Appears in

Oxford Companion to Food

Oxford Companion to Food

By Alan Davidson

Published 2014

  • About

fugu the Japanese name for some species of blowfish which are regarded as a great delicacy in Japan. The best known are Fugu rubripes (torafugu), and F. porphyreus (mafugu or namerafugu).

Shimonoseki, in the westernmost corner of Honshu Island, is specially celebrated for its fugu dishes. There it is called fuku.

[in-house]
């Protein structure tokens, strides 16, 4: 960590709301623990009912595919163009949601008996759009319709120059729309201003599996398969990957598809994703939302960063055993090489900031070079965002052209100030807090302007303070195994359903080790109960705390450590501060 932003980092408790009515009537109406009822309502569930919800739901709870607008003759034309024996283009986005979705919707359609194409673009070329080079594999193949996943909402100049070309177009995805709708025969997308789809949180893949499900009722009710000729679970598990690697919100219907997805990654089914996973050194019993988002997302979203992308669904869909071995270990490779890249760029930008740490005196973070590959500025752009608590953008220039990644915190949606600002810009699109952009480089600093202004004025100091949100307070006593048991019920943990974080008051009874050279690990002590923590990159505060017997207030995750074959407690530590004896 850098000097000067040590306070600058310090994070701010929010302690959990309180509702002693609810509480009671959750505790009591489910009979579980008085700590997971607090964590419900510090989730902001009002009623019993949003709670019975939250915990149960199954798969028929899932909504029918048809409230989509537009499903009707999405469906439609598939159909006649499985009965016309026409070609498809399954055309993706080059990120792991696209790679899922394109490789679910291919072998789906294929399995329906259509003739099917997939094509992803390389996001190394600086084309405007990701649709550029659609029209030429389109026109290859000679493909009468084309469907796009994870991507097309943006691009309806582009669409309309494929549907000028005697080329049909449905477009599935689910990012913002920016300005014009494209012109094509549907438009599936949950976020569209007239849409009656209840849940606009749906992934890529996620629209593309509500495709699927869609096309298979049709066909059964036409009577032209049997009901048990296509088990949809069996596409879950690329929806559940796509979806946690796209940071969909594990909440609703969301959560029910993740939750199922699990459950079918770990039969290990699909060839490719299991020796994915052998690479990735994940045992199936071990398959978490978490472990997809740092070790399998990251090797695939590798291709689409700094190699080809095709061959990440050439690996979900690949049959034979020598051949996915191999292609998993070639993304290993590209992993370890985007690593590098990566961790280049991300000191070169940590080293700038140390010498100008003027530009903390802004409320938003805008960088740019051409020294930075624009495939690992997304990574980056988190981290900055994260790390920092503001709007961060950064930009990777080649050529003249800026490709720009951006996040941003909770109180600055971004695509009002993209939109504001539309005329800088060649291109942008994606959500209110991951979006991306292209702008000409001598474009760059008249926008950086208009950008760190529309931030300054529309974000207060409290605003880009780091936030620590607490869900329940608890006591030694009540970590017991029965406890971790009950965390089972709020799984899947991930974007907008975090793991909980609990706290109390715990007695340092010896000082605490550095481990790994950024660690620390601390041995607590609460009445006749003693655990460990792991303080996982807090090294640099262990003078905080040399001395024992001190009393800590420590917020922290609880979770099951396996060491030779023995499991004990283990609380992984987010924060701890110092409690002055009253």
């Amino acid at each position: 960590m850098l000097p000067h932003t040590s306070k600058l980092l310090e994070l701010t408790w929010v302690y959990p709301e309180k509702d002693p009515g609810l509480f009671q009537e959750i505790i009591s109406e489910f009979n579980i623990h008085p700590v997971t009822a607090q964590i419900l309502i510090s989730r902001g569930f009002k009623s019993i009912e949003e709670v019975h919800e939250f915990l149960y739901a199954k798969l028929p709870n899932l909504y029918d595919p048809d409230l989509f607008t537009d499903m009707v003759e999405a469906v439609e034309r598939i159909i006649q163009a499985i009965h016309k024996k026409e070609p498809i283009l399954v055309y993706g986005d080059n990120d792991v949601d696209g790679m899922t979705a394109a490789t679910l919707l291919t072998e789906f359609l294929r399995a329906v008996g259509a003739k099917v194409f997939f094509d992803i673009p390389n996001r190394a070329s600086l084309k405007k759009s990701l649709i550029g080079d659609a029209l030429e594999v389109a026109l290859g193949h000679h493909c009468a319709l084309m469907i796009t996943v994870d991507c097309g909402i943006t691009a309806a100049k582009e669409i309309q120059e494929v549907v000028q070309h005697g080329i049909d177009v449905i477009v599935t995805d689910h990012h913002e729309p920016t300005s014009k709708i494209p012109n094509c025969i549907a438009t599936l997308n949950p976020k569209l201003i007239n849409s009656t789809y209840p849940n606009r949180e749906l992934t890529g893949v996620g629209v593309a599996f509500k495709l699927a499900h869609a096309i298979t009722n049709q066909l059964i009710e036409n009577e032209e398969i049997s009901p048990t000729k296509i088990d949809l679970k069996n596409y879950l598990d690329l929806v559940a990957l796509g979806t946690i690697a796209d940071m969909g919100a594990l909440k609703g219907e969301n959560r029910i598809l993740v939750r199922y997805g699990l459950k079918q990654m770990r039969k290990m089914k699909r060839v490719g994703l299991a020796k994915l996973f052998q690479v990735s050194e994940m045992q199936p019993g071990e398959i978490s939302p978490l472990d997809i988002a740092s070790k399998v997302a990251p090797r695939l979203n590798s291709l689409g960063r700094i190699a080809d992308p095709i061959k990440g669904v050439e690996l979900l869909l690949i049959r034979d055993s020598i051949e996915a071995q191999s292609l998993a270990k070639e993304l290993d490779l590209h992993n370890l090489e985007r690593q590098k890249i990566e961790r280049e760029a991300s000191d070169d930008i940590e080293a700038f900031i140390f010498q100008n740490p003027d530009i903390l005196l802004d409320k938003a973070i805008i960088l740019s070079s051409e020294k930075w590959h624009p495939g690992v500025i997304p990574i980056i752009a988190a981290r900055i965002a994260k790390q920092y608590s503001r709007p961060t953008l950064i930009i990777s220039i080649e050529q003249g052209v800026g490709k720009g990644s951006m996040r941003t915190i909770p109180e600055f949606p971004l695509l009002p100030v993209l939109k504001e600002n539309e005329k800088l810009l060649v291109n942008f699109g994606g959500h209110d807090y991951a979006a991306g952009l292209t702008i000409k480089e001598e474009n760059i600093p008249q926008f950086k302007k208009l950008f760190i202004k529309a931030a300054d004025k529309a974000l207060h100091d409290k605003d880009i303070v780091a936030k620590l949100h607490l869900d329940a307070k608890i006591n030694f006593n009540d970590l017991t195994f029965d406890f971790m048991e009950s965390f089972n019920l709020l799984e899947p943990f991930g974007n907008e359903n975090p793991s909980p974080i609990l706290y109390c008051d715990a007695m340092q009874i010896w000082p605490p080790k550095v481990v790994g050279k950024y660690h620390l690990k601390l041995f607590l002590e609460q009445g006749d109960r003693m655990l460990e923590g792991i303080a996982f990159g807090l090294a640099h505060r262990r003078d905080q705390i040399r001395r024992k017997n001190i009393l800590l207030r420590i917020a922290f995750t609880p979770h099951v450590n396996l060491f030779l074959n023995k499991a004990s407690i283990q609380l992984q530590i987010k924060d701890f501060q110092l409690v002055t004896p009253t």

These fish have to be prepared with great skill to avoid any possibility of the fatally toxic parts being eaten or contaminating the flesh. The lethal poison is tetrotoxin and it is found in the fish’s gut and also in the liver, ovary, and skin. There are whole books devoted to the necessary technique, and only cooks who have qualified in this are allowed to deal with the fish. Even so, instances occur of Japanese dying from fugu poisoning, usually because someone without the necessary skill has attempted to prepare the fish.